Images of Fineshade Wood
This is always the month when, arguably, Fineshade is at its most photogenic. But each October is different and some are definitely more colourful than others.
Vibrant colours in October 2015
Some people said this was the most colourful autumn that they could remember. This set of images were all taken around Fineshade Wood during that month.
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Last rays of October at Top Lodge
October: Glow worm path
Oaks in Westhay Wood
The single-track road leading down from Top Lodge
Looking towards Top Lodge from the Kings Cliffe bridleway. The red trees are Whitebeam
Looking towards Mill Wood from the Jurassic Way. The red tree is a Rowan and there is a Horse Chestnut on the left
Inside Mill Wood. The high seat is used by Forestry Commission Rangers when culling deer
A birch plantation on the east side of Fineshade (Buxton Wood)
The Dales Wood Trail
The Tree House in Far Markham Wood
The steep hill on the Dales Wood Trail. There is a beech plantation on the left
Beeches and Oaks in Dales Wood
Cyclists and picnickers along the Dales Wood Trail
A veteran beech tree on the eastern edge of Fineshade Wood. Some people call it the Cathedral Tree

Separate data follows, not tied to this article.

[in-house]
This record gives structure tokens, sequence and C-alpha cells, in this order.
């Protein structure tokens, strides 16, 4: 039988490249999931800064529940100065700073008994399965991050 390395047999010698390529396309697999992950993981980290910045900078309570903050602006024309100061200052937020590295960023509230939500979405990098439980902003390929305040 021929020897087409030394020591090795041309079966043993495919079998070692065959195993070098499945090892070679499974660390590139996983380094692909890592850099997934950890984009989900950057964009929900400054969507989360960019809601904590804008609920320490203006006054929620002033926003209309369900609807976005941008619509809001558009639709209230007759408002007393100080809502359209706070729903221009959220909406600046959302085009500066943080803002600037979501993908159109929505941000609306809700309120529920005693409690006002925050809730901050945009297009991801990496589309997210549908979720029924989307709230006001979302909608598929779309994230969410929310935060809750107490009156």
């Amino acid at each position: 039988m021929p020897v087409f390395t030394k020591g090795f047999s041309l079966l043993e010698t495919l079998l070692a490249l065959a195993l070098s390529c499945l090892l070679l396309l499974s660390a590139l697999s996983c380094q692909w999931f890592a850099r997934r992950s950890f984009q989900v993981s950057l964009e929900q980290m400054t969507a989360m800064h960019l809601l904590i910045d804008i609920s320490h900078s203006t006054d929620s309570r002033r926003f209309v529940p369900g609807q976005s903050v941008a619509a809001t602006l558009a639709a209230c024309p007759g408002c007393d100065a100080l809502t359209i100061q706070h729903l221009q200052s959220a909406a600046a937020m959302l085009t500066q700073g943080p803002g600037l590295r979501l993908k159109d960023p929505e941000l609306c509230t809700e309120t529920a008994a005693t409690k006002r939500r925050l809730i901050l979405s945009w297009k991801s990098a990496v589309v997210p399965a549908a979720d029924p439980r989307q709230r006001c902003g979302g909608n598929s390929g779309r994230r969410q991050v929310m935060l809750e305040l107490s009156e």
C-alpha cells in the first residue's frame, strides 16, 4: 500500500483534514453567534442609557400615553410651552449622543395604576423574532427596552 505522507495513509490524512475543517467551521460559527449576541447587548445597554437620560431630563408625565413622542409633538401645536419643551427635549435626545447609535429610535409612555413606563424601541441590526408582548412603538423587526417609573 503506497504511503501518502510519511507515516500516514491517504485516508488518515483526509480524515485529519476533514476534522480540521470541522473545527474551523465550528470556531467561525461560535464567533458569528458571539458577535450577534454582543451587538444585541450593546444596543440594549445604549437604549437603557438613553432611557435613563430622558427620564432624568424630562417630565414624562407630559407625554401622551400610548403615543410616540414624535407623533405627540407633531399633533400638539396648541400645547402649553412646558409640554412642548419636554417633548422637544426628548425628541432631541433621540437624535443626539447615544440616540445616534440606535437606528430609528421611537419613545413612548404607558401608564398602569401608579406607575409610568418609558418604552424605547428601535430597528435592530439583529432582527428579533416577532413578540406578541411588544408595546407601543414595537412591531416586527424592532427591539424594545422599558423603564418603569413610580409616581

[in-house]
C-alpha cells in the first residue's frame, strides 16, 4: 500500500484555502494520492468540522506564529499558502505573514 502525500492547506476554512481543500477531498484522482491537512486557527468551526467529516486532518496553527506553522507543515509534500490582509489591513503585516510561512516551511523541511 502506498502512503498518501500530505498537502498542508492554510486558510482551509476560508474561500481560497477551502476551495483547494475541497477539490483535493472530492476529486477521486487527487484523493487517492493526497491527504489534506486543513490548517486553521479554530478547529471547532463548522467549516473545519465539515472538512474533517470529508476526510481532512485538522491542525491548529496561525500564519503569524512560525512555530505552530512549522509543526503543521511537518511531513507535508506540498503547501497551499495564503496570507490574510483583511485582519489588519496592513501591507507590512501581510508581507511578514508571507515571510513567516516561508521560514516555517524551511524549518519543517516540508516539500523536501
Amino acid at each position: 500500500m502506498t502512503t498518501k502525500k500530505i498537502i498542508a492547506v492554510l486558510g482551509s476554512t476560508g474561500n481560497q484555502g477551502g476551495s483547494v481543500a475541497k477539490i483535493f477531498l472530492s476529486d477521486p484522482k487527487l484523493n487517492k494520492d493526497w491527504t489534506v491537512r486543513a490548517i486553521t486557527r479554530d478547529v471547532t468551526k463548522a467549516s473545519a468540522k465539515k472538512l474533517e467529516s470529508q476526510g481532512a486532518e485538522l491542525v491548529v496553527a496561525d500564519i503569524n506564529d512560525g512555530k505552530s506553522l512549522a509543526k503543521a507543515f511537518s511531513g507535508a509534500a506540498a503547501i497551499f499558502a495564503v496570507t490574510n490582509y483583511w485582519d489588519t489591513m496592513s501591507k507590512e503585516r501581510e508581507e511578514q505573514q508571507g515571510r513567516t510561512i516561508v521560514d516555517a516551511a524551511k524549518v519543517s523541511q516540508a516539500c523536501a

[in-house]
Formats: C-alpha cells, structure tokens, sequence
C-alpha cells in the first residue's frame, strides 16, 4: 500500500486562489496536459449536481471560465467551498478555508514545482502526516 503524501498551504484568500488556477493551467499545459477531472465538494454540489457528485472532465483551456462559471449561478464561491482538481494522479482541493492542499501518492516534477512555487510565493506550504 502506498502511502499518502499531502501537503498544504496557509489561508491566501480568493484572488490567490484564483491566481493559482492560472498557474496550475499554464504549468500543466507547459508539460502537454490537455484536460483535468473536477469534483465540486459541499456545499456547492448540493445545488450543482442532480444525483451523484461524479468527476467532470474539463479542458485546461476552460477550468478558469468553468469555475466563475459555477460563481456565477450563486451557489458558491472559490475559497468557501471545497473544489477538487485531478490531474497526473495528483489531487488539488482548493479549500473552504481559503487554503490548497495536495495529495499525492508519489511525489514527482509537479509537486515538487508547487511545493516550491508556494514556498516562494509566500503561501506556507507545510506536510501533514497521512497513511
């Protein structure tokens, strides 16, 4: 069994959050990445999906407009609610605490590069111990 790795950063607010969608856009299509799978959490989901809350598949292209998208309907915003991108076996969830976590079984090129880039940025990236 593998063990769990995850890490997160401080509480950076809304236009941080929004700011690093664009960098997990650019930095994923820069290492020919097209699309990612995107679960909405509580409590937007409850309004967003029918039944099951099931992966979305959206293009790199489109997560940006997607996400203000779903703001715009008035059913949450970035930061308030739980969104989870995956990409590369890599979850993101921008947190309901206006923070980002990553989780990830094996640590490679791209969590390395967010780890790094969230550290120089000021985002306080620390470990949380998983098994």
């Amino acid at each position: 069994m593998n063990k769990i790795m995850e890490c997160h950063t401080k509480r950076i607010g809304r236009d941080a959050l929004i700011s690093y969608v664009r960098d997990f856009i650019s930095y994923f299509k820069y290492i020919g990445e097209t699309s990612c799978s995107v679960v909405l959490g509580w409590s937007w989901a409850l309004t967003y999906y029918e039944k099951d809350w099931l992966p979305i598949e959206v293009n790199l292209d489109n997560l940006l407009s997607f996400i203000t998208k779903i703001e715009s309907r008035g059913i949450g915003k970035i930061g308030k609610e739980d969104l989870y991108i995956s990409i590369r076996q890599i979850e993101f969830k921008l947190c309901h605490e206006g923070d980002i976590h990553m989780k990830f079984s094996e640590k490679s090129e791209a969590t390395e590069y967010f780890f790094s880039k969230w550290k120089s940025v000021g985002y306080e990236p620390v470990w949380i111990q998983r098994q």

Glow worm path
From the Adder Track
Hybrid Poplars along the bridleway to King's Cliffe
2014 - less vibrant but poignant images
Every one of this second set of pictures was taken in October 2014 from within the red-line boundary of the area that the Forestry Commission and Forest Holidays were proposing to develop as a holiday village. If they had had their way this area of woodland would have been changed for ever but that threat has now gone You can read the full story here.
This is the proposed site for Forest Holiday' staff caravans
This is the site ear-marked for Forest Holiday's "Retreat" with a car park, children's playground etc.
This is the edge of Peter's Nook
The orange coloured trees are Wild Service - ancient woodland indicators. This is looking towards Dumb Bob Spinney, the central hub of the development. A luxury cabin was to be positioned in the foreground.
This area on the edge of the Ancient Woodland was the proposed site for Forest Holiday's maintenance area and staff accommodation
This area is known as Smith's Spinney and is choked with tall grasses covering lots of brash. Excellent reptile habitat. Many cabins were to be built through here.
It is many years since this area has been coppiced. Excellent dormouse habitat
This ride is regularly cut and leads down to the marked trails that run around the northern edge of the proposed development area.
A mature oak tree that was marked for felling - it was in the way of a new vehicle track
This major oak stands beside the marked trail to the north of Smith's Spinney.
This mature Ash looks particularly attractive - it would have survived to adorn the new development.
Another Wild Service Tree with the oak plantation in the background